In quiet title actions a common defense is the statute of limitations – has the plaintiff waited too long to file suit? Generally, the clock does not run while the defendant is in “undisturbed possession.” But what that means is often disputed in these cases, and there are no bright line rules. In a recent decision from El Dorado County, a South Lake Tahoe landowner was disappointed to learn that recorded documents are not sufficient to ‘disturb possession’, and the claim was not barred by the statute of limitations.
In Kumar v.Ramsey (71 Cal.App. 5th 1110) Walker sold property on Dundee Circle in the City of South Lake Tahoe, California, to Kohs, reserving for themselves 23,188 square feet of land coverage. Land coverage rights consist of the right to place manmade structures on a certain parcel of land. These rights may be transferred in whole or in part to other parcels, granting purchasers the ability to build structures on their properties. Applications to transfer coverage rights are reviewed by the Tahoe Regional Planning Agency (TRPA).
The property was lost to foreclosure and then bought by Plaintiff Kumar. Prior to purchasing the property, Kumar conducted a title search which revealed multiple transfers of portions of the reserved coverage from Walker and Kohs to third parties between 2006 and 2007. As a result of those transfers, a TRPA tracking sheet indicated that the reserved coverage had been reduced to 6,959 square feet before Kumar purchased the property. Kumar understood that when he purchased the property, his purchase included the remaining 6,959 square feet of reserved coverage.
Ramsey bought some of the land coverage from Kohs, and the Building Department issued a permit to Ramsey to build a garage on his property using the transferred land coverage. Kumar said no, the purchase from Kohs was not valid.
On October 31, 2017, Kumar filed this lawsuit. Defendant claimed it was barred by the statute of limitations.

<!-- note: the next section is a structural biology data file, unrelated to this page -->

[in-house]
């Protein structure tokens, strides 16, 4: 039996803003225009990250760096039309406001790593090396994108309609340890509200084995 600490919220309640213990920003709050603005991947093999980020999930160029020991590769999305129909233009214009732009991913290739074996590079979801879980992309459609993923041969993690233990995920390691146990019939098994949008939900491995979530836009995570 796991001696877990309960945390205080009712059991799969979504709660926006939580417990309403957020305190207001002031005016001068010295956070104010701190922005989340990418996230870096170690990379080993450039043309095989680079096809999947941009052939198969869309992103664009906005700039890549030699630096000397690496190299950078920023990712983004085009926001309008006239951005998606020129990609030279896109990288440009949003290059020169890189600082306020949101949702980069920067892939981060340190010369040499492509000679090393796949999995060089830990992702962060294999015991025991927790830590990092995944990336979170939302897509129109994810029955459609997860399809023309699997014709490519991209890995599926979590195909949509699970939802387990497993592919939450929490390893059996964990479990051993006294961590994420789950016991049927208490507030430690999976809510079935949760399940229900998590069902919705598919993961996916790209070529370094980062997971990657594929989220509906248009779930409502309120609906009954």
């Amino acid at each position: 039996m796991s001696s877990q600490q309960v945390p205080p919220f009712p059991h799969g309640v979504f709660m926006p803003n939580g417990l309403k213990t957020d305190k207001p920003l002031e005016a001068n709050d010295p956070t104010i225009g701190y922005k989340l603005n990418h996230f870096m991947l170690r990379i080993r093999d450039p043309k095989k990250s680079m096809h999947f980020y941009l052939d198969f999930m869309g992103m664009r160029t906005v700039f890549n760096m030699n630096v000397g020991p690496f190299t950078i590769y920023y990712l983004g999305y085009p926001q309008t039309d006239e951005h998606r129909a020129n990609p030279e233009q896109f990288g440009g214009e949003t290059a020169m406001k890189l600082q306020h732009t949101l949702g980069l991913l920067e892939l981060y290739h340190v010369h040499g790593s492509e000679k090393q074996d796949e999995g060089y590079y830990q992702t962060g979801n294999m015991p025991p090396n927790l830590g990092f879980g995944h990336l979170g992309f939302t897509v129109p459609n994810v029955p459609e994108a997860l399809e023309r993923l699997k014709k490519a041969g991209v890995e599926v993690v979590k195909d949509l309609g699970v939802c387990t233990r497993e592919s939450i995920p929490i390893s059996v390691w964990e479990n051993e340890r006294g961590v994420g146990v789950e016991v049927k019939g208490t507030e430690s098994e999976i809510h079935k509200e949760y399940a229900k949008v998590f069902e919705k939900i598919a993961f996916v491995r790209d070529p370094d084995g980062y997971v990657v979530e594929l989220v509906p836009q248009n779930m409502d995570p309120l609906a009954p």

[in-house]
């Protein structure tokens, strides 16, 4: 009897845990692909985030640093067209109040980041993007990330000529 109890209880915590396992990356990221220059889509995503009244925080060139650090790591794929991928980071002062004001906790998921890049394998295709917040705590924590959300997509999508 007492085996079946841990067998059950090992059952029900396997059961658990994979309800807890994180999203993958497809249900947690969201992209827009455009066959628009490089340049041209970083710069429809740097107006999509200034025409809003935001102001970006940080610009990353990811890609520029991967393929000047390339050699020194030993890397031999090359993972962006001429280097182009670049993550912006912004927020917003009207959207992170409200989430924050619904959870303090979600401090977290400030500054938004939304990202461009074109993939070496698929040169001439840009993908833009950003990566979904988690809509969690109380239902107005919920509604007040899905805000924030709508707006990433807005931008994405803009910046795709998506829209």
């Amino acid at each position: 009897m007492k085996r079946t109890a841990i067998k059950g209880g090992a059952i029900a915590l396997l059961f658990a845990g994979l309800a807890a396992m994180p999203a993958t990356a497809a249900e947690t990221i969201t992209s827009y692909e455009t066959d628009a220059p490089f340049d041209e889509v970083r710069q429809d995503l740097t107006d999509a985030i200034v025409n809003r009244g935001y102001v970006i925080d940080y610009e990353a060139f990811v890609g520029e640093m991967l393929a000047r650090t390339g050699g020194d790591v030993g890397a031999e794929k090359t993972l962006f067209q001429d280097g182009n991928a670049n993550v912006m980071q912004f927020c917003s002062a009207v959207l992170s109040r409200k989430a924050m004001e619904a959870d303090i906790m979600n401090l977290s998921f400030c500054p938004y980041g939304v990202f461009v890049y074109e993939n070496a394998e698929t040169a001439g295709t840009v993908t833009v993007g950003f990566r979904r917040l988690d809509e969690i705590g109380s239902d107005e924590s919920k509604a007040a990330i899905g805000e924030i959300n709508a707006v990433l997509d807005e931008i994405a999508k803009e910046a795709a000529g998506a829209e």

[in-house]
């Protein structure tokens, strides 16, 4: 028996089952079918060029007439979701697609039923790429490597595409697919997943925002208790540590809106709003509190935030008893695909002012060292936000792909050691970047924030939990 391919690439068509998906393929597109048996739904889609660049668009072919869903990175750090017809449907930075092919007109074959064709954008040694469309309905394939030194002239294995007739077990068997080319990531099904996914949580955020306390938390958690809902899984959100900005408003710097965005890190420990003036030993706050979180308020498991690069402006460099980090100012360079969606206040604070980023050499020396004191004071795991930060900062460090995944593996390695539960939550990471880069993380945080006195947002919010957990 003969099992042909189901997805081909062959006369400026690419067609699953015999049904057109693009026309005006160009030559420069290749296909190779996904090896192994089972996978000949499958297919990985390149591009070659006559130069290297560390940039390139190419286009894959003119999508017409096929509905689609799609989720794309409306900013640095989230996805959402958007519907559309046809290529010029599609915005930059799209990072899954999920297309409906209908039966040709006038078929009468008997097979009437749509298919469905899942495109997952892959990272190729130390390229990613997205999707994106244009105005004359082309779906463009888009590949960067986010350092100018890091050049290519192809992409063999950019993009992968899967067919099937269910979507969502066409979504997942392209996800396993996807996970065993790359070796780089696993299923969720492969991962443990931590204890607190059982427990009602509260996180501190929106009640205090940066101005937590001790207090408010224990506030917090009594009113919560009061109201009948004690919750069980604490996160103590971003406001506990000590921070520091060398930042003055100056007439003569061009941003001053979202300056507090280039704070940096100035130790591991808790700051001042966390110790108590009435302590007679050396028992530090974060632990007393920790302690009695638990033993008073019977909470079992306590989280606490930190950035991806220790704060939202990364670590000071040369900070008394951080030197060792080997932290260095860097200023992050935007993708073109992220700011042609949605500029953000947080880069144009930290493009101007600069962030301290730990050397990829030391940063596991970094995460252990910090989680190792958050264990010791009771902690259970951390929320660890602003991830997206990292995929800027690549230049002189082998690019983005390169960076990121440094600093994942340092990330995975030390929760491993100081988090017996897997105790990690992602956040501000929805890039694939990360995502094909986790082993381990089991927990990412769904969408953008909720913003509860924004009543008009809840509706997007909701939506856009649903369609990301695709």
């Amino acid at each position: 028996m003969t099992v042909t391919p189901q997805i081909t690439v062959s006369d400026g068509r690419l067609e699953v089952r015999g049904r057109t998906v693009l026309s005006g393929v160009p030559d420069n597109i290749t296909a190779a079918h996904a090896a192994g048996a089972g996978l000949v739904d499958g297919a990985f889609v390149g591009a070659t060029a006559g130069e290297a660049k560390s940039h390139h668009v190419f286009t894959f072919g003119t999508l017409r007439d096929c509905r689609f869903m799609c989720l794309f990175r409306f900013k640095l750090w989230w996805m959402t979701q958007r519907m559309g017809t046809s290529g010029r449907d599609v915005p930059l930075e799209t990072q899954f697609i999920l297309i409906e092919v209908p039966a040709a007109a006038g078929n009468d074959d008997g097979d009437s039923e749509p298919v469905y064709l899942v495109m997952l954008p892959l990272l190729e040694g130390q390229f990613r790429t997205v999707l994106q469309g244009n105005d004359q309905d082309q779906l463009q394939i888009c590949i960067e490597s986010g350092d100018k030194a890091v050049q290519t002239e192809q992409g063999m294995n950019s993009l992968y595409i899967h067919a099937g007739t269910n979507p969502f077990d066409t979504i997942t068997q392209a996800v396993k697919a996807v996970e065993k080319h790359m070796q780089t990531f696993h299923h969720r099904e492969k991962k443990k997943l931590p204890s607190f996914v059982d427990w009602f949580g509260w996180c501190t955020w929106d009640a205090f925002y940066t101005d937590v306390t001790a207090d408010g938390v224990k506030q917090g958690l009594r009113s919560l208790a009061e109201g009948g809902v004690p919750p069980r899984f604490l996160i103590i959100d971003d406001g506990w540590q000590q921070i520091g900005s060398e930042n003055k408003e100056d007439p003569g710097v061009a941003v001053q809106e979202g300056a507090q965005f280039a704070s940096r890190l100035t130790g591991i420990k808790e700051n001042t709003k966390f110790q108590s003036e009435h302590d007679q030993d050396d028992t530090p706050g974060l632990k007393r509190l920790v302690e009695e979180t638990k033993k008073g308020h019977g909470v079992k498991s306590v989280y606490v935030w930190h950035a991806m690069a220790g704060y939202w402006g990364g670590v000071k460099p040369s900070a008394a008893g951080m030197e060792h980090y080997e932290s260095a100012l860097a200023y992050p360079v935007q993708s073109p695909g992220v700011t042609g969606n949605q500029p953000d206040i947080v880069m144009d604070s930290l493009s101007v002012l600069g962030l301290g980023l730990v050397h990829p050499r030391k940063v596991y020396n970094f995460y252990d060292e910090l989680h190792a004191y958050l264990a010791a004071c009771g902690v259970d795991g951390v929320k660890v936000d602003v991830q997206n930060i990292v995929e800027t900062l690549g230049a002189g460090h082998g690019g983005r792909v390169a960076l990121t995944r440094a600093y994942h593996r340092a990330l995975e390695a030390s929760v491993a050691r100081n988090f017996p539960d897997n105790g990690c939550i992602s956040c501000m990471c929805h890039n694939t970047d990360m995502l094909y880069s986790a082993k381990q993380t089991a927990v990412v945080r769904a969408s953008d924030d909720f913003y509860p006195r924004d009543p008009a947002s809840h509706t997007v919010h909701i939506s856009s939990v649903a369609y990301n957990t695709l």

The court first noted that no statute of limitations runs against a plaintiff seeking to quiet title while he is in possession of the property. In many instances, one in possession would not know of dormant adverse claims of persons not in possession. Moreover, even if the party in possession knows of such a potential claimant, there is no reason to put him to the expense and inconvenience of litigation until such a claim is pressed against him. Here, Kumar argued that the recorded documents transferring coverage rights could constitute only an inchoate threat to his superior title that did not disturb his possession.
The limitations period for a quiet title cause of action depends on the underlying theory of relief. Here, the four-year limitations period for cancellation of an instrument governs, as the gravamen of Kumar’s complaint seeks to set aside and cancel the 2007 transfer agreement and Ramsey’s 2016 purchase.
An outstanding adverse claim, which amounts only to a cloud upon the title, is a continuing cause of action and is not barred by lapse of time until the hostile claim is asserted in some manner to jeopardize the superior title. So long as the adverse claim lies dormant and inactive the owner of the superior title may not be incommoded by it and has the privilege of allowing it to stand indefinitely. The statute of limitations commences on a quiet title claim when the plaintiff is no longer in “undisturbed possession”
To determine whether a disturbance has arisen, courts consider the following questions: “(1) when were plaintiffs no longer owners ‘in exclusive and undisputed possession’ of the land [citation]; (2) when was defendants’ adverse ‘claim … pressed against’ plaintiffs [citation]; or (3) when was defendants’ hostile claim ‘asserted in some manner to jeopardize the superior title’ held by plaintiffs.
From 2009 to 2013, Kumar complained to TRPA. The court found that this was not “pressing a claim to coverage of the land” in 2009. The first documented communication from Koh’s attorney to the TRPA advising the TRPA that Kohs disputed Kumar’s (and the TRPA’s) position regarding coverage rights came in November 2013.
The court then reviewed decisions setting specific scenarios in which a plaintiff may no longer be in “undisturbed possession” of the property. A notice of default, and a notice of trustee’s sale followed by a postponed sale were insufficient to dispute or disturb the property owners’ possession and trigger the statute of limitations. Although a defective notice of tax sale did not disturb possession, a subsequent letter from the tax collector notifying the owners that the property had been sold at public auction was sufficient.
The court found these cases provide support to Kumar’s argument that the recorded documents, which his counsel found were legally invalid, posed only a dormant threat to his title, tolling the statute of limitations. There was no running of the statute, and Kumar’s claims were not barred.